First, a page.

Edgar Morin

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By Antônio Sales Rios Neto*

Edgar Morin is one of those rare thinkers who managed, like no other, to embrace nature, life, knowledge, ideas, humanity and ethics, perhaps coming closest to what some call the spirit of the world

“It is evident that there is no destiny; it is also evident that, in the absence of any destination, there is ruse, illusion and deceit” (Clément Rosset).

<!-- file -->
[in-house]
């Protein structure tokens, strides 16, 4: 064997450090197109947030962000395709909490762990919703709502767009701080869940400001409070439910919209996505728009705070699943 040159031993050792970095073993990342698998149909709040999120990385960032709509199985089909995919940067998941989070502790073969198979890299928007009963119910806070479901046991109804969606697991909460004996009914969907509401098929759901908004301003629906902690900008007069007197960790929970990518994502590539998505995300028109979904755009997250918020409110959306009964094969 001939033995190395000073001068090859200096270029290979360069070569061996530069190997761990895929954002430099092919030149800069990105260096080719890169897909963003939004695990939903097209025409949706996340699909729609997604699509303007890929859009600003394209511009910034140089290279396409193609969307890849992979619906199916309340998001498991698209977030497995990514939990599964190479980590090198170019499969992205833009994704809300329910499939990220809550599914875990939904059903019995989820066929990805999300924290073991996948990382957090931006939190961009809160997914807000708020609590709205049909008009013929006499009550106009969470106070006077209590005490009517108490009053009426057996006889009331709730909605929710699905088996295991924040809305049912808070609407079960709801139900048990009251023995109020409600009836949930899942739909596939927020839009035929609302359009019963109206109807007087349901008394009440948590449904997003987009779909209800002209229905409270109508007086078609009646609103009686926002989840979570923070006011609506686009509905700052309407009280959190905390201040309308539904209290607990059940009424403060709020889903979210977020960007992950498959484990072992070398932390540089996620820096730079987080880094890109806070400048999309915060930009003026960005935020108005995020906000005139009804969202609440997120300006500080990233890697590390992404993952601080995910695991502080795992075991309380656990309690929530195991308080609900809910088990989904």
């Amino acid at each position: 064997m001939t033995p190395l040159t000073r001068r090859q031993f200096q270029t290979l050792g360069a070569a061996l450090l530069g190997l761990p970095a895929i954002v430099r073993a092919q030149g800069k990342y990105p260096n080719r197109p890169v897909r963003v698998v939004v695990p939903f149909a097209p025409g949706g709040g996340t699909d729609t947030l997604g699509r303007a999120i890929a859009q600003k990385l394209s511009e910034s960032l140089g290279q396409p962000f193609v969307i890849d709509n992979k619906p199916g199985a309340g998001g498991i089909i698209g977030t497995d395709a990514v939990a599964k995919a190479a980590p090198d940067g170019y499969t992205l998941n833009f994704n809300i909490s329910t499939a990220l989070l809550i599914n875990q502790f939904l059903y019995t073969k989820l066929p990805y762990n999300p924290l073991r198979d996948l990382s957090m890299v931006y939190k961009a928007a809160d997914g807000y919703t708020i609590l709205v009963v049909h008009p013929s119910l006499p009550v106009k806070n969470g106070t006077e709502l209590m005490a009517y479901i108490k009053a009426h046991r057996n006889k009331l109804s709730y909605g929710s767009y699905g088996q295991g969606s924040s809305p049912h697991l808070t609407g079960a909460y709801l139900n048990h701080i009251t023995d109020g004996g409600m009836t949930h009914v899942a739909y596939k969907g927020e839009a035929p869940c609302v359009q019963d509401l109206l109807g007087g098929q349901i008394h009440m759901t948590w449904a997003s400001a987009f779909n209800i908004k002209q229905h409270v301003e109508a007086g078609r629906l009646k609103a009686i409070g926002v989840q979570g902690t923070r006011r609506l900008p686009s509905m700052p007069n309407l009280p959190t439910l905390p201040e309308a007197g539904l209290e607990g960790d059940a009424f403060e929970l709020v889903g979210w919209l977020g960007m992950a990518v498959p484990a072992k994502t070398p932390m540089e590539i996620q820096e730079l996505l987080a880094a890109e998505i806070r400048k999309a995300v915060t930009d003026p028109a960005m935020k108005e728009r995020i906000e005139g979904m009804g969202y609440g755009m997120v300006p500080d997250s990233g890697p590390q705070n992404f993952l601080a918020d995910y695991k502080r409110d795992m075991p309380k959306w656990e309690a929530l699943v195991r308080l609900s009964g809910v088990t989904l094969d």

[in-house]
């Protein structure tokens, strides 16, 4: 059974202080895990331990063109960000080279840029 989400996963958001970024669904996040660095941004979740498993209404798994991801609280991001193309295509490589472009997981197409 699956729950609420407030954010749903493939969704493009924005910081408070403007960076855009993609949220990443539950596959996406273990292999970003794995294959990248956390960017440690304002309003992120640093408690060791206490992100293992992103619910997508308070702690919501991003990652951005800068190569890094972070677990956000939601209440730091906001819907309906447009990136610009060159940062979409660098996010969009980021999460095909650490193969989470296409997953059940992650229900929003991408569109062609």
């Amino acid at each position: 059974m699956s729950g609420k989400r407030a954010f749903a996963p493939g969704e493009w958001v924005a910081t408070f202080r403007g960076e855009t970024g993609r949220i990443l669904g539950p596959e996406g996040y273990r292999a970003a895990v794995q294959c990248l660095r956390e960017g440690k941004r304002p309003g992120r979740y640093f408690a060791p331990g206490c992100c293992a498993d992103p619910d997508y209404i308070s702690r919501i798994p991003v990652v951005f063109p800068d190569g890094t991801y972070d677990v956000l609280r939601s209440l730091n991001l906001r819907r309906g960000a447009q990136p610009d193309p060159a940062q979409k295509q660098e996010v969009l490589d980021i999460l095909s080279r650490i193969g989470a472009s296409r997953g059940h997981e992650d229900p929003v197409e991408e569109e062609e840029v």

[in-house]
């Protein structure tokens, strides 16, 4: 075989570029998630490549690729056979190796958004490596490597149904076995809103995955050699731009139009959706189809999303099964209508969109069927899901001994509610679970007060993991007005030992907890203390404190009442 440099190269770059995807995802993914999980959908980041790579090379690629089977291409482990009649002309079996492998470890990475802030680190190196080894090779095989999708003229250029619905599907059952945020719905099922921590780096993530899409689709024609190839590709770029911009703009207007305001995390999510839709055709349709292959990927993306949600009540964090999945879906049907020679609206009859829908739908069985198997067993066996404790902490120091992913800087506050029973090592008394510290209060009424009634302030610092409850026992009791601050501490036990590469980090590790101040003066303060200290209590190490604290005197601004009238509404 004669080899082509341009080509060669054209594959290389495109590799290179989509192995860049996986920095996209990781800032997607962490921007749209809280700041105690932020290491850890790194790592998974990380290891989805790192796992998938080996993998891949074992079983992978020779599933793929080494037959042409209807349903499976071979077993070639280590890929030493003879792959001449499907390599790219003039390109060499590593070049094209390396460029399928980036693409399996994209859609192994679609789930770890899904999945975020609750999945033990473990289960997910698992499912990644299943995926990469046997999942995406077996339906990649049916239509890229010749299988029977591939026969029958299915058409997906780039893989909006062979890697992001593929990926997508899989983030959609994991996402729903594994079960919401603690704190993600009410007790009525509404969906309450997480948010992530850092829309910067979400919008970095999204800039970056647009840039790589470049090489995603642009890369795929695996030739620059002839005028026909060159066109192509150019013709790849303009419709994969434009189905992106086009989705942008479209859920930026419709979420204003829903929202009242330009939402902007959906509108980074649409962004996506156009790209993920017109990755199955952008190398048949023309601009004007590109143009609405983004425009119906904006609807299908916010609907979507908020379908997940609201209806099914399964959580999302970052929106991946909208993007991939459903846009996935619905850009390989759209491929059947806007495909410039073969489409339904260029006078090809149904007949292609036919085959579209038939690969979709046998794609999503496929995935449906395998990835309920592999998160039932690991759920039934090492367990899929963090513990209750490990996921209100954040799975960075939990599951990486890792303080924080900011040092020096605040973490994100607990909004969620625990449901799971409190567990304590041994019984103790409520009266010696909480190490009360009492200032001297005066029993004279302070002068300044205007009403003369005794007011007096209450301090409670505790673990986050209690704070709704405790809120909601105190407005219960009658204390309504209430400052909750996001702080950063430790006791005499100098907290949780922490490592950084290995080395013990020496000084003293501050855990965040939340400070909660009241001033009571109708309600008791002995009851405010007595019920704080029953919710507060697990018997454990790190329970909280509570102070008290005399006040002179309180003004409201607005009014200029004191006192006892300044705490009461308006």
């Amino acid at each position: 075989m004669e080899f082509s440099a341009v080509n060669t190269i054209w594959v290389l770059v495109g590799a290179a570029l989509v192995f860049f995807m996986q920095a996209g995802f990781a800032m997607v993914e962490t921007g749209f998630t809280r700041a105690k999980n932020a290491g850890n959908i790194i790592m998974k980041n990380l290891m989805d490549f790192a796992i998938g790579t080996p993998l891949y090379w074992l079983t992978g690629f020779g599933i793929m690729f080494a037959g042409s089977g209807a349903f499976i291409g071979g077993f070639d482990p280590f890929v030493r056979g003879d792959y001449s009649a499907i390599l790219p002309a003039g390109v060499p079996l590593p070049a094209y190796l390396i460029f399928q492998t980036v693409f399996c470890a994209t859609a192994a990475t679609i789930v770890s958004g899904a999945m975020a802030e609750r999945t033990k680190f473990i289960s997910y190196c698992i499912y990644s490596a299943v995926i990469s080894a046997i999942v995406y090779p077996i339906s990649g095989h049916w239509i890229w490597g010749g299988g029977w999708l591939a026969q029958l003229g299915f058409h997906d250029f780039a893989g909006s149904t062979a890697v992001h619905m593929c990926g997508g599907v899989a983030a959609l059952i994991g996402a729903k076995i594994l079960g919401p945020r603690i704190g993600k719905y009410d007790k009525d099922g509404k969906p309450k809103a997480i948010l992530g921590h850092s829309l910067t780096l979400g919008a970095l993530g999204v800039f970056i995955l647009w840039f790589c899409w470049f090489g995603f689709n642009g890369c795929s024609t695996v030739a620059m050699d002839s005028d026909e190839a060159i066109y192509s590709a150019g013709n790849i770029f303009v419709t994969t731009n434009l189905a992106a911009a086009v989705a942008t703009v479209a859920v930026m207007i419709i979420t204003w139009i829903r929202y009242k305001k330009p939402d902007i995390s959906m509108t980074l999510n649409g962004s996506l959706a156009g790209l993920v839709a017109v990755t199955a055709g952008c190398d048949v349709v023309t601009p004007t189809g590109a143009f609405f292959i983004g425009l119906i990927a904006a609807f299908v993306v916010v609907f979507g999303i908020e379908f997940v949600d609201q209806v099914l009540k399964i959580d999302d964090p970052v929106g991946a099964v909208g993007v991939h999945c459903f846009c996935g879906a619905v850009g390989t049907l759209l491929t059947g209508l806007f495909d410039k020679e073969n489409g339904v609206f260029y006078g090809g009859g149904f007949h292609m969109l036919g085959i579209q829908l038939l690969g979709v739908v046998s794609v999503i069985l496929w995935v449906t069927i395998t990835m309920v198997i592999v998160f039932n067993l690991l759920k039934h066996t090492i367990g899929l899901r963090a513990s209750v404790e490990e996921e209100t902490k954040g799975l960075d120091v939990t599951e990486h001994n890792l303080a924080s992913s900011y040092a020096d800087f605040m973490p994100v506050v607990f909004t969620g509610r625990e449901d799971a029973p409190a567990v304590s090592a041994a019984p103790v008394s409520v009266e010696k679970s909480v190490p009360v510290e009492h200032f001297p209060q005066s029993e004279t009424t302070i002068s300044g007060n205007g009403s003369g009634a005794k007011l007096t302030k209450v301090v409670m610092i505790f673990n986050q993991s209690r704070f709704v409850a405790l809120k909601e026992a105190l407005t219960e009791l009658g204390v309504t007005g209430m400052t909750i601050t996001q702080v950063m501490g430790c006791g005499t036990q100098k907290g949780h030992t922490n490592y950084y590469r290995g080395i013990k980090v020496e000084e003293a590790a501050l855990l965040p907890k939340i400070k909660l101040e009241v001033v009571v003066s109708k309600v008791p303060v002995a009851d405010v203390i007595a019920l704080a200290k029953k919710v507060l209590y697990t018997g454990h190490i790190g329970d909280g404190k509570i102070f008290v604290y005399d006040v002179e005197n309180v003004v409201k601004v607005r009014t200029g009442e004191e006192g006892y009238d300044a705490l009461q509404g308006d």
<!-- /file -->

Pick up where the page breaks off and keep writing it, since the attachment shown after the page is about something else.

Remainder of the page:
The crisis generated by the coronavirus pandemic has had such a profound impact on humanity that it has awakened among today's great thinkers an intense and fruitful dialogue around its historical meanings and similarities, the likely and unlikely developments and, therefore, the potential of the paradigmatic changes it entails. Among these thinkers is the French sociologist, anthropologist and philosopher Edgar Morin, who, in the wisdom of his splendid 98 years, remains lucidly aware of the uncertainties, unpredictability and potentialities of the course of history and remains actively committed to his convictions for the necessity , more than urgent, the reform of thought and the reconnection of knowledge, today still very dispersed, and too consistent with the complex vision of the world that he conceived throughout his significant life trajectory.